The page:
Skift Take

Some believe that hotels stand to gain from Airbnb's NYC woes. Properties that might see an upside include Sonders and traditional hotels using Airbnb to sell rooms, especially if Airbnb opts to lean into the proposition.

What impact would Airbnb’s diminishing New York City footprint have for hotels? One major hotel operator in the city believes the shortfall will contribute to a significant “tailwind” for hotels in 2024.

That forecast comes as Airbnb’s New York City listings for short-term stays — defined as fewer than 30 days — plummeted 77% from June 4 to September 10, which is nearly a week since stringent host registration rules went into effect, according to data that AirDNA provided to Skift.

And while Airbnb’s short-term rental listings fell to 4,600 from 22,500 three months earlier, listings for stays of 30 days or longer soared 48% to 34,900, and they now dominate the market, encompassing 87% of Airbnb’s total NYC listings, according to AirDNA. [See charts below.]

“We are bullish on New York and we view this as a tailwind,” said the C-suite official at a major NYC hotel operator, referring to the host registration requirements and new enforcement regime that kicked in September 5.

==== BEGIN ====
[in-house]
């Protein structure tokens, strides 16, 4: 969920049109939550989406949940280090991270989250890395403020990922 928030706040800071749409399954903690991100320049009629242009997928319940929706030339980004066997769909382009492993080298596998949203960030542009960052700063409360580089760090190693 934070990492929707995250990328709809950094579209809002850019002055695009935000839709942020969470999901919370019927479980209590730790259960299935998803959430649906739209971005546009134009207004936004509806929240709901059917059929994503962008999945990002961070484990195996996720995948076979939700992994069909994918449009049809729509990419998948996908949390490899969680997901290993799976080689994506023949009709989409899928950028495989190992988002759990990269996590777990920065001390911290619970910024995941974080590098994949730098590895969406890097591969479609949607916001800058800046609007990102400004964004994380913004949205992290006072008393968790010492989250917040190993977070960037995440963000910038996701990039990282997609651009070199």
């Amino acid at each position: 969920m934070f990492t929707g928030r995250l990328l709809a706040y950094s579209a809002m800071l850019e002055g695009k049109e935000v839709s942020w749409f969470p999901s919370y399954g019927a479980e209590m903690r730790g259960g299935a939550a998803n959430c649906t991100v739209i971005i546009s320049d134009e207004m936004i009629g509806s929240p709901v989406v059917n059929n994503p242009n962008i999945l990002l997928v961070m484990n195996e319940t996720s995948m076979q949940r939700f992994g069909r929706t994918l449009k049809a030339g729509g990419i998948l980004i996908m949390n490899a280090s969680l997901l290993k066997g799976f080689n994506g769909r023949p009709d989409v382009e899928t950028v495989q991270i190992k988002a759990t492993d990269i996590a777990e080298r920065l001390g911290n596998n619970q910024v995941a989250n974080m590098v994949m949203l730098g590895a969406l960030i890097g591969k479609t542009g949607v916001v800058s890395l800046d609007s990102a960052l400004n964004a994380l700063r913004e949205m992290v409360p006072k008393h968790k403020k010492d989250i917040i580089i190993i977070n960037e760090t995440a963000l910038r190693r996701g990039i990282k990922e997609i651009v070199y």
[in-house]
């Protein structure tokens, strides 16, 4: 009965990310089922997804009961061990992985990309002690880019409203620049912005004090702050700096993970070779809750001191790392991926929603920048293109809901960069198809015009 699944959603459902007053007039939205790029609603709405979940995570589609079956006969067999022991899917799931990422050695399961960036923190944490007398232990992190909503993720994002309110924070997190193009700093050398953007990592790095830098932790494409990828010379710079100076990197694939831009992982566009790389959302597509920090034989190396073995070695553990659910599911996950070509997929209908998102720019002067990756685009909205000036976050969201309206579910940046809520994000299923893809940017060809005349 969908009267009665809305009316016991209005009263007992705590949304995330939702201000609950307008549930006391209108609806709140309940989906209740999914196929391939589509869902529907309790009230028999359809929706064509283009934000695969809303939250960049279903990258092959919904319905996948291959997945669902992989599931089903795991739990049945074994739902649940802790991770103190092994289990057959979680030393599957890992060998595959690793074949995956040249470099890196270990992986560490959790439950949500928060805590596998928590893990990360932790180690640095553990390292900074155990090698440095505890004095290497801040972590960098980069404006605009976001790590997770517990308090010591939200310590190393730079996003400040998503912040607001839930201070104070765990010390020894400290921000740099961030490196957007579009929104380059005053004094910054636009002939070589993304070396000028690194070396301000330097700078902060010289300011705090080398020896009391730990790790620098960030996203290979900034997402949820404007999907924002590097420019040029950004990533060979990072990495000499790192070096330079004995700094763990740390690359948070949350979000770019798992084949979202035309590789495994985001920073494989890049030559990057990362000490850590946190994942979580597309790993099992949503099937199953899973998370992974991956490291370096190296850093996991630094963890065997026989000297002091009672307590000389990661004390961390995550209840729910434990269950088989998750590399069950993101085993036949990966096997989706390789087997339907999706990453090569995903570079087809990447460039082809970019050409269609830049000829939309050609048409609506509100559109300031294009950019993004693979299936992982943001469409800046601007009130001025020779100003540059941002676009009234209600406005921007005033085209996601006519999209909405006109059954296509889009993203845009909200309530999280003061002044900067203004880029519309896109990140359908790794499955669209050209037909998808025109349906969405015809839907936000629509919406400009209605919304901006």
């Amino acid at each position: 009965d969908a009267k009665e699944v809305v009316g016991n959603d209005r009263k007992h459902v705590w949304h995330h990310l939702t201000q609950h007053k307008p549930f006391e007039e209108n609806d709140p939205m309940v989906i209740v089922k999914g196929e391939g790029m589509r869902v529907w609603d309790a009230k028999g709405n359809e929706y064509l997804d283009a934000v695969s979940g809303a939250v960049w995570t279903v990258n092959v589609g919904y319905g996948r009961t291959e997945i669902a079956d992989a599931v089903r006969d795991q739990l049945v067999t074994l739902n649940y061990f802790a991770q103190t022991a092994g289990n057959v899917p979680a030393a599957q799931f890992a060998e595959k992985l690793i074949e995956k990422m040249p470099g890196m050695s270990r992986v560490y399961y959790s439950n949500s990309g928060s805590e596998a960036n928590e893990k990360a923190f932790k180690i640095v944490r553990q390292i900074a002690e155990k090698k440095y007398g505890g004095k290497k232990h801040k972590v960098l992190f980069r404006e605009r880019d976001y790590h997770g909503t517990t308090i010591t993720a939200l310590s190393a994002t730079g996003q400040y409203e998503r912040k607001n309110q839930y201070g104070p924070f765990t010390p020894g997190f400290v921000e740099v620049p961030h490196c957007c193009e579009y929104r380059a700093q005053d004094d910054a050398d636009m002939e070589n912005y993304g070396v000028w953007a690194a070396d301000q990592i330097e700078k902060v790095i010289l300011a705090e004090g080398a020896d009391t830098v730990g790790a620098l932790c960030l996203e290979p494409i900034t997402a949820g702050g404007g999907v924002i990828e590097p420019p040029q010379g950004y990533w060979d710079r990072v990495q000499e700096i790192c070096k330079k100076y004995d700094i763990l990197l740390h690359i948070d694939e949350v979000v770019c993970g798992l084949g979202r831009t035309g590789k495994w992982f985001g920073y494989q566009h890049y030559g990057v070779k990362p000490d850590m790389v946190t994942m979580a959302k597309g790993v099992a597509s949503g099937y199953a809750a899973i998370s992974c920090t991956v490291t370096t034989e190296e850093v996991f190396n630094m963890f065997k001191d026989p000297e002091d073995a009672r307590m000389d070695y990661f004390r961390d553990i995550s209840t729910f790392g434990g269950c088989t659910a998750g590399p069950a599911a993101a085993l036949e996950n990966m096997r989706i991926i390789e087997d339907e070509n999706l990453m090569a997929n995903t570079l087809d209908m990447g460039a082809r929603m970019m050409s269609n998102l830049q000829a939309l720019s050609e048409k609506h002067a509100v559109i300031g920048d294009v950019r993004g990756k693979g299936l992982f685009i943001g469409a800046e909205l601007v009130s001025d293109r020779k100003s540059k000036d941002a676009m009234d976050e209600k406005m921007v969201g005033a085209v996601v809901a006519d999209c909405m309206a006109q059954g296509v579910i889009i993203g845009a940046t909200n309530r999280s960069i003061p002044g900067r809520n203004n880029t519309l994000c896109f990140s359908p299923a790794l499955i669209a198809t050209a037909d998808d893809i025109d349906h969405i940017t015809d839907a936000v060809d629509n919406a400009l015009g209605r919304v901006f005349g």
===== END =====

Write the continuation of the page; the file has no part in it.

This top executive, who declined to be identified, is not an Airbnb hater. In fact, the hotelier tested selling hotel rooms from a half dozen of the company’s NYC properties through Airbnb, and one of them was generating about $100,000 in revenue per month, he said. [See more on these tests below.]

The hotelier pointed out that major hotel analytics firms were already forecasting about a 10% increase in revenue per available room for New York City hotels in 2024 versus pre-pandemic 2019. He thinks that growth could reasonably be 13% to 16% given the clampdown on Airbnb listings.

Not everyone in the hotel industry agrees. Some hoteliers argue that Airbnb’s inventory numbers are too low to have a big impact and that Airbnb merely handcuffs hotel pricing power during peak periods like holidays or major events.

The hotelier Skift spoke to cited other factors that would contribute to the 2024 tailwind, including a slowdown in the hotel development pipeline, hotel closures because of the pandemic, as well as properties being taken off the commercial market to house migrants.

Regarding the makeup of Airbnb’s current listings in the five boroughs, the first chart below depicts the sharp rise in Airbnb listings for long-term rentals, starting about a month before the registration rules kicked in, and the accompanying rapid drop in Airbnb listings for shorter stays.

Source: AirDNA

This second chart displays the listing property types — entire apartments and homes used for long-term stays, entire homes and apartments set up for short-term stays, private rooms for long-term stays, private rooms for short-term stays, shared rooms for long-term stays, and shared rooms for short-term stays.

Source: AirDNA

Airbnb’s Short-Term Rental Listings

Two things should be pointed out about the current dominance of Airbnb listings for stays of 30 days or longer.